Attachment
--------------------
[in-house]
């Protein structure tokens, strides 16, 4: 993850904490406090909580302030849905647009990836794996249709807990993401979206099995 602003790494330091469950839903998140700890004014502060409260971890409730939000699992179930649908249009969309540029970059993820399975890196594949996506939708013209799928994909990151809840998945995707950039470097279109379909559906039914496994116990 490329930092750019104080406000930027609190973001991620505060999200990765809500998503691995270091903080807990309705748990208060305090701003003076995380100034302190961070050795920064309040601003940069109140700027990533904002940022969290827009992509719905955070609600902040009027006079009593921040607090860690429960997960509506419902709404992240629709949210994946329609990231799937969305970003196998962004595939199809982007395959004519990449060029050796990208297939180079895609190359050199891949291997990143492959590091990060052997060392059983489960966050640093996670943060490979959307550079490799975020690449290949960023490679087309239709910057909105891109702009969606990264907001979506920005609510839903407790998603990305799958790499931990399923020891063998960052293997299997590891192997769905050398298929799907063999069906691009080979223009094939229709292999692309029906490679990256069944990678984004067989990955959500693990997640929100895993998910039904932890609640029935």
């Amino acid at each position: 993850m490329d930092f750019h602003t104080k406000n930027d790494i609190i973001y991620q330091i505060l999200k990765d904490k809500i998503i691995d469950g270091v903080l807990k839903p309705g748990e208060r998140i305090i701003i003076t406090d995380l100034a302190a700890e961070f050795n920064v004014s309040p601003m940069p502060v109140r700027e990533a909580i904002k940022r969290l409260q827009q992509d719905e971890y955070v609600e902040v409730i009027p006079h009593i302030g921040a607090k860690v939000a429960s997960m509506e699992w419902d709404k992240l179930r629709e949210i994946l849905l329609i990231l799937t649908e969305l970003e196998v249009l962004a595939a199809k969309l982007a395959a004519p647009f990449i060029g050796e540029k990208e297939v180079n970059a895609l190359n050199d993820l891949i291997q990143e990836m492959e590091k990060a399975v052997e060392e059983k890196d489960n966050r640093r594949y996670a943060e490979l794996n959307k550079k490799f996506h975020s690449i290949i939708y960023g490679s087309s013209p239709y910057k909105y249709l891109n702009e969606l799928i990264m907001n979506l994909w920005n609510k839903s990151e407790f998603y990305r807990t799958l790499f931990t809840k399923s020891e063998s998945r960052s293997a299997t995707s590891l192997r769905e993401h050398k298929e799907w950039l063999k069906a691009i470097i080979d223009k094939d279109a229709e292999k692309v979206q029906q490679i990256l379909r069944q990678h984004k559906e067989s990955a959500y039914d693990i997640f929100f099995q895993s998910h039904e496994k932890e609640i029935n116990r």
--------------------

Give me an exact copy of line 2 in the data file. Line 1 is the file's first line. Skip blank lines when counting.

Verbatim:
């Protein structure tokens, strides 16, 4: 993850904490406090909580302030849905647009990836794996249709807990993401979206099995 602003790494330091469950839903998140700890004014502060409260971890409730939000699992179930649908249009969309540029970059993820399975890196594949996506939708013209799928994909990151809840998945995707950039470097279109379909559906039914496994116990 490329930092750019104080406000930027609190973001991620505060999200990765809500998503691995270091903080807990309705748990208060305090701003003076995380100034302190961070050795920064309040601003940069109140700027990533904002940022969290827009992509719905955070609600902040009027006079009593921040607090860690429960997960509506419902709404992240629709949210994946329609990231799937969305970003196998962004595939199809982007395959004519990449060029050796990208297939180079895609190359050199891949291997990143492959590091990060052997060392059983489960966050640093996670943060490979959307550079490799975020690449290949960023490679087309239709910057909105891109702009969606990264907001979506920005609510839903407790998603990305799958790499931990399923020891063998960052293997299997590891192997769905050398298929799907063999069906691009080979223009094939229709292999692309029906490679990256069944990678984004067989990955959500693990997640929100895993998910039904932890609640029935």